*It is important to note that my review is based on the uncorrected proof.
Seeds covers author Richard Horan’s trek across America in an attempt to collect seeds from the trees of some of his favorite authors. When I was first made aware of this book, I couldn’t wait to read it. The concept sounded fascinating. For the most part, it is a great book and provides a lot of interesting information. However, there are some things that are problematic.
The book seems to alternate between two voices – Horan’s personal voice and his more professional journalistic voice that provides the factual information. It gives the narrative a feel of inconsistency. Also, there were numerous times where Horan interrupted the narrative flow and scenes with asides within parentheses that began with: “Later on I learned…” The reader is pulled completely out of scene to be given this unnecessary information and then forced to try and re-assimilate back into the scene. Nearly every sentence contained within parentheses in the book could be deleted without altering it in any way.
Horan frequently described the people he came in contact with in a condescending manner. It is off-putting to the reader. This book would have been much better if Horan had stayed with one voice consistently throughout, preferably the one that stated the facts as they were rather than the one who randomly interjected personal opinion and unnecessary asides. When Horan interjects his personal opinion it feels as if he doesn’t trust the reader to come to the same conclusions as he did. The facts he provides are enough to bring those same feelings to the reader without his personal opinion which can be quite jarring at times. The details Horan gives are also inconsistent throughout the book. Sometimes he provides minute unnecessary details about every single thing that occurred at a particular moment and sometimes he provides details in a way that feels forced and list-like. Other times he doesn’t provide enough detail and leaves the reader to make assumptions.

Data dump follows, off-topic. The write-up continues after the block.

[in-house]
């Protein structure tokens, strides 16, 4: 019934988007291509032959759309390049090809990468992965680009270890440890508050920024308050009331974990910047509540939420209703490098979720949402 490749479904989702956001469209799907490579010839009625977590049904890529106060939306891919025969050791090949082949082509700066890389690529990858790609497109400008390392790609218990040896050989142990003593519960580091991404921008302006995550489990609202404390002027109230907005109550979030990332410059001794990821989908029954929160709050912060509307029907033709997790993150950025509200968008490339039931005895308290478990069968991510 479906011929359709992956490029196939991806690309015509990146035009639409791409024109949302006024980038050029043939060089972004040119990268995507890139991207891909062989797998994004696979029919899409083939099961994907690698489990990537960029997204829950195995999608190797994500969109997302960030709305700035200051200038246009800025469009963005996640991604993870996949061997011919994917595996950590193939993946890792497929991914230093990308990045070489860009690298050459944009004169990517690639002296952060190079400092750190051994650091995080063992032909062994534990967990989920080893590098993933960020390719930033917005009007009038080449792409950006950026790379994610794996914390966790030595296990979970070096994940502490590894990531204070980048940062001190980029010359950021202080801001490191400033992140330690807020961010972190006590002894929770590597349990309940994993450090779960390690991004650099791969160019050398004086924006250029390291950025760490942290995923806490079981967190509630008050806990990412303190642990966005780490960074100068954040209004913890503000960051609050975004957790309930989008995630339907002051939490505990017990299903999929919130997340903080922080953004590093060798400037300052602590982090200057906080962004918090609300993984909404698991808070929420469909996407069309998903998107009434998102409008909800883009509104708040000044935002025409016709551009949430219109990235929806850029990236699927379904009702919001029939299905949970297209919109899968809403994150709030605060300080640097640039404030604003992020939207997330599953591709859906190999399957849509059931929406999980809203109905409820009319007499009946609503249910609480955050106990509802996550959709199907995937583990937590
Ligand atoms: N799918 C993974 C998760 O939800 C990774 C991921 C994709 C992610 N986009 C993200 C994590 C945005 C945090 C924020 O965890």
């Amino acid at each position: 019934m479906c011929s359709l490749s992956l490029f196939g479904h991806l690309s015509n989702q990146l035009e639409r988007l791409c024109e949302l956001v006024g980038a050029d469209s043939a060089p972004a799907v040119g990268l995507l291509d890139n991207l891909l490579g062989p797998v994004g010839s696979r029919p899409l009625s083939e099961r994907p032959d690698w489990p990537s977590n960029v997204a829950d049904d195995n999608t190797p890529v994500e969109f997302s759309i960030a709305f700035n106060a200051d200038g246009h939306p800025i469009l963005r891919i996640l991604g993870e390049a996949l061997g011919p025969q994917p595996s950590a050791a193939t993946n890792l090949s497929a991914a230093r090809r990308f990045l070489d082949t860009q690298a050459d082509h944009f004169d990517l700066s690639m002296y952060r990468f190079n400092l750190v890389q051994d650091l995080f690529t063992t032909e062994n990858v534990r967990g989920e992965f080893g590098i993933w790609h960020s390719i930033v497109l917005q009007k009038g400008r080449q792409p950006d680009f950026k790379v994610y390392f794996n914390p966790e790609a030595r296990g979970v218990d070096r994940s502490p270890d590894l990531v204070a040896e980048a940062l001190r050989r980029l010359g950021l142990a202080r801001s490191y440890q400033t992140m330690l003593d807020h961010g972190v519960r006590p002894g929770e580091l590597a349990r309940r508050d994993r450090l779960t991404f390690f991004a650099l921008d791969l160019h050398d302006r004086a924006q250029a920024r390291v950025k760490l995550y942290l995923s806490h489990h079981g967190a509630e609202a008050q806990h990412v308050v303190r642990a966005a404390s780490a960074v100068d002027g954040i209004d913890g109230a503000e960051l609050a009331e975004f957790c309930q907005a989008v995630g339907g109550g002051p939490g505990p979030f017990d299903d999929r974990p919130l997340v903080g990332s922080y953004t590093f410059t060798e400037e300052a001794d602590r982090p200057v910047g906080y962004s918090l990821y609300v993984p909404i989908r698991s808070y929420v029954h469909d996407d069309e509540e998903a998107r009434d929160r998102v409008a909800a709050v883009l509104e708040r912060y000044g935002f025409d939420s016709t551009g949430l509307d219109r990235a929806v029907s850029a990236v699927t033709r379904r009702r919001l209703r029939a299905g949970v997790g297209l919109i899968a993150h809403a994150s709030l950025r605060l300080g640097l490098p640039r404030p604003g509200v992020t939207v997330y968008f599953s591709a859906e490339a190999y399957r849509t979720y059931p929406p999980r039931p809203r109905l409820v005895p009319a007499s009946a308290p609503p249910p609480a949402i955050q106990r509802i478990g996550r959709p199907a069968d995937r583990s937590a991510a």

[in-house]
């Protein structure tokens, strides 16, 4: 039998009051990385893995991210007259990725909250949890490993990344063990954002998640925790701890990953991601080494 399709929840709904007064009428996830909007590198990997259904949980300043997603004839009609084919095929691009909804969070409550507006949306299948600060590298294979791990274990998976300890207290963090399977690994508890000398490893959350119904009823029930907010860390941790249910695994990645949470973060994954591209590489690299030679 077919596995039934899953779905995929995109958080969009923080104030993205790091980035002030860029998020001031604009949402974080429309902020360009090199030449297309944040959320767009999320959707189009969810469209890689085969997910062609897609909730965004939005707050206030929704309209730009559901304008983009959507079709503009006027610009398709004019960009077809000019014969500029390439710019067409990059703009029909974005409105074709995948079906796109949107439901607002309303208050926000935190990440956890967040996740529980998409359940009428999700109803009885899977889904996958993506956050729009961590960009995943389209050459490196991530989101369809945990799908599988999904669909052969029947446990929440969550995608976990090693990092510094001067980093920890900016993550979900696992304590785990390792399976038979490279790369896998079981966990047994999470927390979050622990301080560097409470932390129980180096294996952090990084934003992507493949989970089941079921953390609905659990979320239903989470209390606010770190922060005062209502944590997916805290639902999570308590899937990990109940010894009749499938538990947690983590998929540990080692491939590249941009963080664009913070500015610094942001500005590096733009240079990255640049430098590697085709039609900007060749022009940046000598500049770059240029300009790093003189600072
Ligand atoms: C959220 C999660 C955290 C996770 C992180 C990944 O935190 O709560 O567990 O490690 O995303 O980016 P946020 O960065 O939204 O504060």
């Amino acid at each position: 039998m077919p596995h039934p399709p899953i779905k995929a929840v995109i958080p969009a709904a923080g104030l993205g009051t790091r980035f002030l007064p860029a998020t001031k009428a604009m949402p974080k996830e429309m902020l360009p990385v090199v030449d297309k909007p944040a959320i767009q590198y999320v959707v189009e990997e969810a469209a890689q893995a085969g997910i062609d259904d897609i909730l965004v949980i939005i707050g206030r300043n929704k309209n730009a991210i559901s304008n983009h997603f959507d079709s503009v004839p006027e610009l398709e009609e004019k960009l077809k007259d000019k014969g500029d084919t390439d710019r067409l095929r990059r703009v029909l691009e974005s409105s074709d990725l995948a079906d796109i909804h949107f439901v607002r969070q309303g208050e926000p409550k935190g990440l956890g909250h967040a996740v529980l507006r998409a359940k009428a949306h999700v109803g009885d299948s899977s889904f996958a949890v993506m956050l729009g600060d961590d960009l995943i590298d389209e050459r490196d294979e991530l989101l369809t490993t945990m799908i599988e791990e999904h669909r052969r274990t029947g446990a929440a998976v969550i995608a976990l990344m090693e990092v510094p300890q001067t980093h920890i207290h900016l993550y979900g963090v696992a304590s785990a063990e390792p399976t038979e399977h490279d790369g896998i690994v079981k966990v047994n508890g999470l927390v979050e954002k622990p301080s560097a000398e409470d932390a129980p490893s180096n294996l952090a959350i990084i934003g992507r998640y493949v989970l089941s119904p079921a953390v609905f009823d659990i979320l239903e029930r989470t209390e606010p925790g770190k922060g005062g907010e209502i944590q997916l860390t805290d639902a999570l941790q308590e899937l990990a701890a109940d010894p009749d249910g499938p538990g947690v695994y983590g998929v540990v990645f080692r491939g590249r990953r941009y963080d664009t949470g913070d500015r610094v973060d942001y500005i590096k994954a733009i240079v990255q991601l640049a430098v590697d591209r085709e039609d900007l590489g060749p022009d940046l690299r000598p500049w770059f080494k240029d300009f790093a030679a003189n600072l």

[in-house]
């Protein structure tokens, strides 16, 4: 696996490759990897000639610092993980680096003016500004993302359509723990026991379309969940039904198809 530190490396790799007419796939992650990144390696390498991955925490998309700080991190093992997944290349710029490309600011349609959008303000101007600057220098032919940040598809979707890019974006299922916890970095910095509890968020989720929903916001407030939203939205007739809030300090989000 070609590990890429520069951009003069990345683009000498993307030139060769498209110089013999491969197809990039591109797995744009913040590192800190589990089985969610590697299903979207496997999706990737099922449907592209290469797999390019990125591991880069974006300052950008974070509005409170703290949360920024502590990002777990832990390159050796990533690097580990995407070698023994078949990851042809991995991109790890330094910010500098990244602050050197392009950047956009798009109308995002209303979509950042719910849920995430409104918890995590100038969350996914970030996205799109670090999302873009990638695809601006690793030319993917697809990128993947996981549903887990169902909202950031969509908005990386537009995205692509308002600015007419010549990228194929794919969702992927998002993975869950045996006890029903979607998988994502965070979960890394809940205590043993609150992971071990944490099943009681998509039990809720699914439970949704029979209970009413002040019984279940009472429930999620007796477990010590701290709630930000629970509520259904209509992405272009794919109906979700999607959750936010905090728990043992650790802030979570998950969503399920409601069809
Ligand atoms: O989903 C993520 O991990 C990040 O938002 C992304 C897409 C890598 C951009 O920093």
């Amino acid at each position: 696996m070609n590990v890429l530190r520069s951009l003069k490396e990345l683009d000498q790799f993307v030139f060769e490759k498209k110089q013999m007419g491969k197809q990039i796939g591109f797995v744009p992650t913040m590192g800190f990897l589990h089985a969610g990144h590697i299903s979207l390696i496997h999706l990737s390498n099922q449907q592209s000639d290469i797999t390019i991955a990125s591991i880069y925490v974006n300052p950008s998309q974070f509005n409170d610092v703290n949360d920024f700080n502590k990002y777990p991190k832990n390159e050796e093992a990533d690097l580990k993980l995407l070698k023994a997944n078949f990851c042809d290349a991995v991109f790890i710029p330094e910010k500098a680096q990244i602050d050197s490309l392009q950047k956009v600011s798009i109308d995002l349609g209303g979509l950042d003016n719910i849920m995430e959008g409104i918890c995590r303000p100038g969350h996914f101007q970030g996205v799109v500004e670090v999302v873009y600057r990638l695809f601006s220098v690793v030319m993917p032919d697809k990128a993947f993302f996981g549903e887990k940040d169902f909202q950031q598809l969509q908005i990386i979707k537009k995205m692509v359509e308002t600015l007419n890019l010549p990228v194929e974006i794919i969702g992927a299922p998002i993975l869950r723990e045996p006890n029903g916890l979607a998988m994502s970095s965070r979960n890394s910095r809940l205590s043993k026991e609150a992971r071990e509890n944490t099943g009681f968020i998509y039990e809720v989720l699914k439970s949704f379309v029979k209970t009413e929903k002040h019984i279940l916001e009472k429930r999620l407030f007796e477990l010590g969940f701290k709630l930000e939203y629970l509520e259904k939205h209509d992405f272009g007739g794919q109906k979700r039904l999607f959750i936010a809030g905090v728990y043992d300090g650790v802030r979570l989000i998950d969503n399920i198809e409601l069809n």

I did not like the “Back Home” chapters. They were also inconsistent. For example, Horan’s wife joins him at one point and the reader has to assume that he has been home to pick her up, but there is no “Back Home” section prior to her appearing. I understand the purpose of those chapters and their placement, but the information would have been better blended into the already existing chapters or in a separate chapter at the end of the book. I would also have liked to see at least some of the pictures Horan is constantly mentioning in the book. It would have been great if they were dispersed throughout the book or in a section at the end.
All that being said, I loved the information provided in Seeds and taking the journey with Horan. I especially loved his assertion that trees are living, breathing beings that have witnessed historical events long before we were here and – if we stop being so uncaring – will be witnesses to the future long after we are gone. I think it is fascinating that trees have witnessed so much important history, that they keep many secrets we will never know, and that they have served as constant companions to many of our favorite authors. Another aspect that works really well is that it’s clear Horan is very knowledgeable and passionate about the subject matter of which he writes. This adds a level of legitimacy to the book. The reader knows Horan chose to do this because he loves it not just as a stunt to get a book deal.
I read Seeds slowly and was excited to return to it each day to continue on the journey with Horan. I loved learning the history behind some of my most beloved authors. If you can get past the author’s personal opinions and unnecessary asides, I believe you will enjoy reading Seeds too.